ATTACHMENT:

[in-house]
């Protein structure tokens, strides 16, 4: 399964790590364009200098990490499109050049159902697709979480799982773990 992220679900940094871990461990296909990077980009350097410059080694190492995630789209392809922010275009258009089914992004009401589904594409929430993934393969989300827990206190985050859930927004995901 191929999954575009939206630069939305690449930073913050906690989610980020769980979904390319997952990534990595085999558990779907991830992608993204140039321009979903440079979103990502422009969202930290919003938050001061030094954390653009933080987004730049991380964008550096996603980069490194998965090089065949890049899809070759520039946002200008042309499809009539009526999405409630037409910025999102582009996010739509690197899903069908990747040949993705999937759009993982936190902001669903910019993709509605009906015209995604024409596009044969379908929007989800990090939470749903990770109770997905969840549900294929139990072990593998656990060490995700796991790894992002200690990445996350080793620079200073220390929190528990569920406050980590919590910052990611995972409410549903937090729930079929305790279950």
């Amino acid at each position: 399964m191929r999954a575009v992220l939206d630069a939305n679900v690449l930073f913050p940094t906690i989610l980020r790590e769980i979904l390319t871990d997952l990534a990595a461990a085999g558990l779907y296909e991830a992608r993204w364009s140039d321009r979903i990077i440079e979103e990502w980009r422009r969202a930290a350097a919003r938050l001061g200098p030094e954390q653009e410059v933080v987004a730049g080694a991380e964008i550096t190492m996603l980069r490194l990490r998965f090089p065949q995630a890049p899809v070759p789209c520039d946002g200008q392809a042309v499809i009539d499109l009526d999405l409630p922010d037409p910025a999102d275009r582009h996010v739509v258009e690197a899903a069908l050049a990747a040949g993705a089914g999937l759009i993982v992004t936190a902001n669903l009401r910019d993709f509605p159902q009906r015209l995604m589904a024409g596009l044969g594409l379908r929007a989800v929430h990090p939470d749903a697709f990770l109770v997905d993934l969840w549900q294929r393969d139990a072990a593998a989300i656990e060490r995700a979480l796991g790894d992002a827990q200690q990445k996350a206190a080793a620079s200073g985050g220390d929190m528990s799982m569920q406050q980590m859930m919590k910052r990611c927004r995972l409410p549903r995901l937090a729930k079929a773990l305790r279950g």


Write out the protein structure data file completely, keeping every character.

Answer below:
[in-house]
């Protein structure tokens, strides 16, 4: 399964790590364009200098990490499109050049159902697709979480799982773990 992220679900940094871990461990296909990077980009350097410059080694190492995630789209392809922010275009258009089914992004009401589904594409929430993934393969989300827990206190985050859930927004995901 191929999954575009939206630069939305690449930073913050906690989610980020769980979904390319997952990534990595085999558990779907991830992608993204140039321009979903440079979103990502422009969202930290919003938050001061030094954390653009933080987004730049991380964008550096996603980069490194998965090089065949890049899809070759520039946002200008042309499809009539009526999405409630037409910025999102582009996010739509690197899903069908990747040949993705999937759009993982936190902001669903910019993709509605009906015209995604024409596009044969379908929007989800990090939470749903990770109770997905969840549900294929139990072990593998656990060490995700796991790894992002200690990445996350080793620079200073220390929190528990569920406050980590919590910052990611995972409410549903937090729930079929305790279950």
């Amino acid at each position: 399964m191929r999954a575009v992220l939206d630069a939305n679900v690449l930073f913050p940094t906690i989610l980020r790590e769980i979904l390319t871990d997952l990534a990595a461990a085999g558990l779907y296909e991830a992608r993204w364009s140039d321009r979903i990077i440079e979103e990502w980009r422009r969202a930290a350097a919003r938050l001061g200098p030094e954390q653009e410059v933080v987004a730049g080694a991380e964008i550096t190492m996603l980069r490194l990490r998965f090089p065949q995630a890049p899809v070759p789209c520039d946002g200008q392809a042309v499809i009539d499109l009526d999405l409630p922010d037409p910025a999102d275009r582009h996010v739509v258009e690197a899903a069908l050049a990747a040949g993705a089914g999937l759009i993982v992004t936190a902001n669903l009401r910019d993709f509605p159902q009906r015209l995604m589904a024409g596009l044969g594409l379908r929007a989800v929430h990090p939470d749903a697709f990770l109770v997905d993934l969840w549900q294929r393969d139990a072990a593998a989300i656990e060490r995700a979480l796991g790894d992002a827990q200690q990445k996350a206190a080793a620079s200073g985050g220390d929190m528990s799982m569920q406050q980590m859930m919590k910052r990611c927004r995972l409410p549903r995901l937090a729930k079929a773990l305790r279950g």